14 foot boards tend to dominate the downwind lineup. But the reality is, a 12’6 can perform just as well and be easier to manage in the wind. We asked our friend Misako to take the 12’6 Dennis Pang for a run to give us some feedback for how a 12’6 can perform in the Gorge. Here’s what she discovered….
I got on the inflatable SUP band wagon this year and I’m actually asking myself why it took me so long. I love my inflatable toys! It’s true that the first generation of inflatable SUPs paddled more like a floppy inflatable mattress than a real SUP. But with the many improvements in the last couple of years, mainly in thickness (6” vs. 4”) and inner tension reinforcements, today’s inflatables are more rigid and have better shape, thus making them genuinely enjoyable to paddle.
In my search to find a SUP for surfing the Oregon coast I recently tried the Boardworks Infinity carver 9’10”. The board is marketed for “for bigger guys who are experienced SUP surfers looking to step down in size/length and step up their performance.” And, that is exactly what I was looking for.
A couple of weeks ago my good friend Tracy stopped by the shop for some warmer booties to keep her surfing addiction alive through the winter. She picked out some new boots, but then I convinced her she really ought to wear gloves, too. That wasn’t easy because Tracy despises how gloves feel and would rather suffer from the cold than have neoprene impede her paddling prowess. But alas, Tracy left with new booties and gloves and a pledge to report back on her new “session extenders.” Tracy is a straight shooter. If they sucked, she’d say so. (–Kim Rueter)
The first time I saw the Bark Appleby Race board it was easily passing me on the East side of Ross Island during a SUP race. My initial thought was, “Wow, that’s a good looking board!” My second thought was, “Why is that woman going so much faster than me when I feel like I am working twice as hard?” It was that day I realized the impact a good board for the right conditions could make and that my 11′ all-around SUP was never going to out run a true race board regardless of how hard I paddled. Not long after, I added the Appleby to my quiver and have been thrilled with it since.
In a hurry to replace a pair of blown out 8-year-old flip flops the day before I left on vacation, I grabbed the first black pair I found in my size on the gigantic wall ‘o flops at Gorge Performance. Flops are flops…right? Boy was I wrong. It seems not all quality sandals have to be upwards of $60 to please these piggies.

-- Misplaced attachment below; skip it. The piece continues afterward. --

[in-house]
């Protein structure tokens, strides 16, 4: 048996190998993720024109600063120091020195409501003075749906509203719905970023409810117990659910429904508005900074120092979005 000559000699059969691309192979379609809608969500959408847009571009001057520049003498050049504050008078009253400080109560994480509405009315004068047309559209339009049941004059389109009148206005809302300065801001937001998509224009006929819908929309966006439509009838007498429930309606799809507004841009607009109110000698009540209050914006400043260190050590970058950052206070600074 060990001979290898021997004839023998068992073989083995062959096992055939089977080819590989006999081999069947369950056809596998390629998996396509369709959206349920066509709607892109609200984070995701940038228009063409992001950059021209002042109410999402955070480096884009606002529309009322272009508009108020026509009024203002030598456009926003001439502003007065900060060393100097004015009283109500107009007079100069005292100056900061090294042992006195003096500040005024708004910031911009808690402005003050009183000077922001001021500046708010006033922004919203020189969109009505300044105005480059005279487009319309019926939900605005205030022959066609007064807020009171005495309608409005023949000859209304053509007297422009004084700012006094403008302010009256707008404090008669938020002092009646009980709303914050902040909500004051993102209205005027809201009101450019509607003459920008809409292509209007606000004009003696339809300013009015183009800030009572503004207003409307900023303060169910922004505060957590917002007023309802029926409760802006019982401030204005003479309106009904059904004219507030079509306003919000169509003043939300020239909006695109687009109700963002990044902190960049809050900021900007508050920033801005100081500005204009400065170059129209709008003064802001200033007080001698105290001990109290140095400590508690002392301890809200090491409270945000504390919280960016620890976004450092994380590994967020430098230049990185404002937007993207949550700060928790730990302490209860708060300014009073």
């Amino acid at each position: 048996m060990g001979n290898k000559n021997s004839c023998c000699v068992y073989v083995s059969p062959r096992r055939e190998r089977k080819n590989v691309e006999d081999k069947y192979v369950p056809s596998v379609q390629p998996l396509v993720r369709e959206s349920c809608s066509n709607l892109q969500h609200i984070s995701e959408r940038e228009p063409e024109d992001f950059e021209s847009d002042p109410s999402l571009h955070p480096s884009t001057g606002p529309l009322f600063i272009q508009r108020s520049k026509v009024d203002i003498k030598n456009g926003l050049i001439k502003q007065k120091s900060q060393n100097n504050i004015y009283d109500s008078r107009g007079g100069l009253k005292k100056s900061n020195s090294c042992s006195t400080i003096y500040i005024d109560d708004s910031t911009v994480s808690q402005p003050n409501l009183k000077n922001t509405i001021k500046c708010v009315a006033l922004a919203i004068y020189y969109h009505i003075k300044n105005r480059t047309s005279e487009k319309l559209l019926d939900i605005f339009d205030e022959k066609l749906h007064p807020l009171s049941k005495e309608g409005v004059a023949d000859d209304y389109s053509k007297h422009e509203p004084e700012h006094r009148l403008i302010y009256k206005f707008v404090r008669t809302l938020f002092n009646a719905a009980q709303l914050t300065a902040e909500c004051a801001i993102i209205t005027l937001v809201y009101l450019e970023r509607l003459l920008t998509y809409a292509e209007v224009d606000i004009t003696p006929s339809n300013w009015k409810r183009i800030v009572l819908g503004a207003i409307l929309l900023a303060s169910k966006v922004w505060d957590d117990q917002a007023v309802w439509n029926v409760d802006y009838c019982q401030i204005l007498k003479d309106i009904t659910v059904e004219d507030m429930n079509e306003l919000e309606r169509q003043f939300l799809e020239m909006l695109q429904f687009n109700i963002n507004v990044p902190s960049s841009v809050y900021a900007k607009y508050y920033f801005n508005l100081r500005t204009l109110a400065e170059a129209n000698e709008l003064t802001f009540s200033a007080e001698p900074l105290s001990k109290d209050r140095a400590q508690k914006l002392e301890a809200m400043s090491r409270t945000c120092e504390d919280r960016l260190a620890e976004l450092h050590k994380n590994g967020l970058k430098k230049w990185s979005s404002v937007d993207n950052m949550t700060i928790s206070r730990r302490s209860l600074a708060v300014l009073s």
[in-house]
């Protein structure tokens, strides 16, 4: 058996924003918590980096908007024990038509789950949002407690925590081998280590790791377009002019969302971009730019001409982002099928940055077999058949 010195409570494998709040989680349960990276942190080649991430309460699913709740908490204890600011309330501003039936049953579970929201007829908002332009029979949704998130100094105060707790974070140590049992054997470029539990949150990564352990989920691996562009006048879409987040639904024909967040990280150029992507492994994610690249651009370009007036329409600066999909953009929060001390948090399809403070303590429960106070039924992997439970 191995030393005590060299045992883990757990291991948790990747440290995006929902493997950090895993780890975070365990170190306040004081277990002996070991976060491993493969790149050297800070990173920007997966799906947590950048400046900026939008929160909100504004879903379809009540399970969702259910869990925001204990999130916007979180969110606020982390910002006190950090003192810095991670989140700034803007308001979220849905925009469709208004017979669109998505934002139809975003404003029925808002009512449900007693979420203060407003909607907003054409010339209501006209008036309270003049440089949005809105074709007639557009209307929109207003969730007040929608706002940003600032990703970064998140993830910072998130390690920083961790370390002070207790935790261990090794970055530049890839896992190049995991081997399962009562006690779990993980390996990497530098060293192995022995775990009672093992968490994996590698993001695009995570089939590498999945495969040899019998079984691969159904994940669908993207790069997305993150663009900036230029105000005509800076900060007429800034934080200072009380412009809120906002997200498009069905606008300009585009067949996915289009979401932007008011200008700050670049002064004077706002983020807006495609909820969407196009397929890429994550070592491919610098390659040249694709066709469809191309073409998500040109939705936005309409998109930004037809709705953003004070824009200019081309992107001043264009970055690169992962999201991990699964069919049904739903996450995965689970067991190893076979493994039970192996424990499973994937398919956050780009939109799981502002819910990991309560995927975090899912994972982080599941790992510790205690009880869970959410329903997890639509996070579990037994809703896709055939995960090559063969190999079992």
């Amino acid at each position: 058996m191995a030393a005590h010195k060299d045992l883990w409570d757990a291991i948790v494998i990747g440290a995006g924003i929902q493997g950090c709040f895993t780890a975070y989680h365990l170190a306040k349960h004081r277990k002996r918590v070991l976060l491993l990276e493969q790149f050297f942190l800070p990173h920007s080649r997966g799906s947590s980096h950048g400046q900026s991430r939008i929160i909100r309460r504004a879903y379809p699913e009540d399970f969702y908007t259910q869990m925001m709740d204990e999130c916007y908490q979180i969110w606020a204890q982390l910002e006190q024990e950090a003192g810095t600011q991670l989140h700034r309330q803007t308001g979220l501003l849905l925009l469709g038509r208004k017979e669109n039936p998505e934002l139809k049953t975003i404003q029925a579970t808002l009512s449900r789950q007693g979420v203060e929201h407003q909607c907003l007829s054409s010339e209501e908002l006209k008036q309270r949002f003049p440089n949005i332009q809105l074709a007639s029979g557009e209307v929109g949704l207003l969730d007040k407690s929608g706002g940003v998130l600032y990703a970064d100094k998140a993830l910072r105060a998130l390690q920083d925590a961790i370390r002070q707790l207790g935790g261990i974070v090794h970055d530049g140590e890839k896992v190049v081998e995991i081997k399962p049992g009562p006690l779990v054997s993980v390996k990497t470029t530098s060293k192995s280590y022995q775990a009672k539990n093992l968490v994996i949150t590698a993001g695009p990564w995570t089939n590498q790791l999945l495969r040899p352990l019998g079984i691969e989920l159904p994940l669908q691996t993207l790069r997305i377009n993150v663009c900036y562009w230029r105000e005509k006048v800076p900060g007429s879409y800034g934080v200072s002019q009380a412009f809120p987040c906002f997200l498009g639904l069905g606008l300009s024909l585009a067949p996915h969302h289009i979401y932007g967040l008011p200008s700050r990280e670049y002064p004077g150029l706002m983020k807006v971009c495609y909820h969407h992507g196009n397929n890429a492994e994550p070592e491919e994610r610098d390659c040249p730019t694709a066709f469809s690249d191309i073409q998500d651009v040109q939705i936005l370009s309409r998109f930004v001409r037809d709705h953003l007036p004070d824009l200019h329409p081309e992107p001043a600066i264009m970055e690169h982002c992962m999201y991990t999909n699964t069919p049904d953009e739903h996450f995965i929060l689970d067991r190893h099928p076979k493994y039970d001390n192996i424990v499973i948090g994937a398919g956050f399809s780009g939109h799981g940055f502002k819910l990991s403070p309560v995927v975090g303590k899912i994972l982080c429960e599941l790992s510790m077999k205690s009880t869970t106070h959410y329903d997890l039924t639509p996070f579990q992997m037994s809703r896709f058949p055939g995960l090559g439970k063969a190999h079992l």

For years (30 to be exact) Gorge Performance has been a hardcore surf shop with an emphasis on stocking a ton of surfboards and wetsuits for men and women, and less focus on apparel. Sure, boardshorts and tees for guys have been staple items at Gorge, but not much for our surfer girls. Now that flatwater SUP – a sport not requiring a full wetsuit like surfing does – has firmly staked its claim in the Gorge board-dom, it’s only natural we expand our women’s clothing selection to include functional fitness apparel intended for paddling (and surfing, yoga, rock climbing,… living!). These items are meant to move, like you do.
Eyes. Brains. Yeah, they’re kind of a big deal. Fortunately, there is an amazing array of options for protecting our eyes and head while enjoying our favorite pastime on da hill. No doubt the selection of goggles and helmets these days can be a little overwhelming. Whether you are finally convinced it is time to protect your dome and you need to buy your first helmet, or you have to replace the goggle you dropped from the chair, the experts at Gorge can guide you in the right direction. Read More
The elves at Gorge Performance have been busy, but not with sleigh repairs, reindeer maintenance and toy making. When the guys at Gorge aren’t providing the best customer service in Portland, they are outside ready for the next swell, gust or dump. So who better to provide you with a little holiday shopping insight than the elves who ride and wear our products every day.